If you have one cat or multiple cats in your home, you’ve probably taken a photo (or 10 million photos) and posted it to some type of social media website. Instagram, Facebook, Pinterest and Flickr are all filled to the brim with adorable images of furry felines. In fact, we don’t think the Internet could survive without an unreasonable amount of cat photos.
But now a new data experiment by artist, designer, and programmer Owen Mundy is making many of those photos - one million to be exact - searchable using the latitude and longitude coordinates embedded in their metadata. So now people can stalk adorable cats by location and find out just where in the world these cats reside.
“I Know Where Your Cat Lives“ is a website that displays a map and a random cat photo. Users can continue loading random cat photos that will pull up different maps and locations, or they could zoom out on the map and discover other cute cat photos uploaded nearby. The photos only show the location where the image was taken and do not provide any personal data about the user who took the photo. The images also do not link out to social media accounts of the cat owners.
On the “I Know Where Your Cat Lives” website, Mundy explains that there are over 15 million images tagged with the word “cat” on public image hosting sites, and that more are being added every day. He created the cat-search site to show just how easy it is to access data and photos from the Internet and make them available to the general public. But the site also works as a way for cat fans to easily search and find photos to feed their feline addictions.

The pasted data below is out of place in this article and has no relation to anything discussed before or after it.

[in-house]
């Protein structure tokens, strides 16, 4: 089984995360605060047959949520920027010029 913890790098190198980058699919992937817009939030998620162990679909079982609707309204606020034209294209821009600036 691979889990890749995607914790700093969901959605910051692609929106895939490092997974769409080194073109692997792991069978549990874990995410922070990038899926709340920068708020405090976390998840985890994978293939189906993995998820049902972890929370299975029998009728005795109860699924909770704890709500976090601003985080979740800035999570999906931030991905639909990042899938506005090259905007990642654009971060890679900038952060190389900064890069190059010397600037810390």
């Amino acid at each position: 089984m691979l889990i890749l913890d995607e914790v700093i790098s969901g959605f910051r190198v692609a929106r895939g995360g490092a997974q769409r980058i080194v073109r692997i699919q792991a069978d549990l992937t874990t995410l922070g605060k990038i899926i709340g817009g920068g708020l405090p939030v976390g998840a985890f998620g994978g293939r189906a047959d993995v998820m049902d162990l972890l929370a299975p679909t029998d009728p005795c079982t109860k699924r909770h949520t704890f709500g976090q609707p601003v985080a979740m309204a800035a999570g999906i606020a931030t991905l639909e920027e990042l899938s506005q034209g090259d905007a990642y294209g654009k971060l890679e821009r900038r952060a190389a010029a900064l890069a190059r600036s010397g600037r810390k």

Although all the photos on the website can be found by searching the word “cat” on social media websites, “I Know Where Your Cat Lives” takes a different and unique approach for browsing and searching through them.
The site does not store usernames, does not share users’ information and will not sell information. However, if you happen to see a photo of your cat on the site and you’re bothered by the idea of random people seeing the location where that photo was taken, you can edit and increase your social media privacy settings and the image will be removed from “I Know Where Your Cat Lives” within 30 days.
So what do you think? Is this new cat-centric database a cool new way to browse great cat photos, or is it a creepy and weird invasion of privacy? Let us know in the comments.
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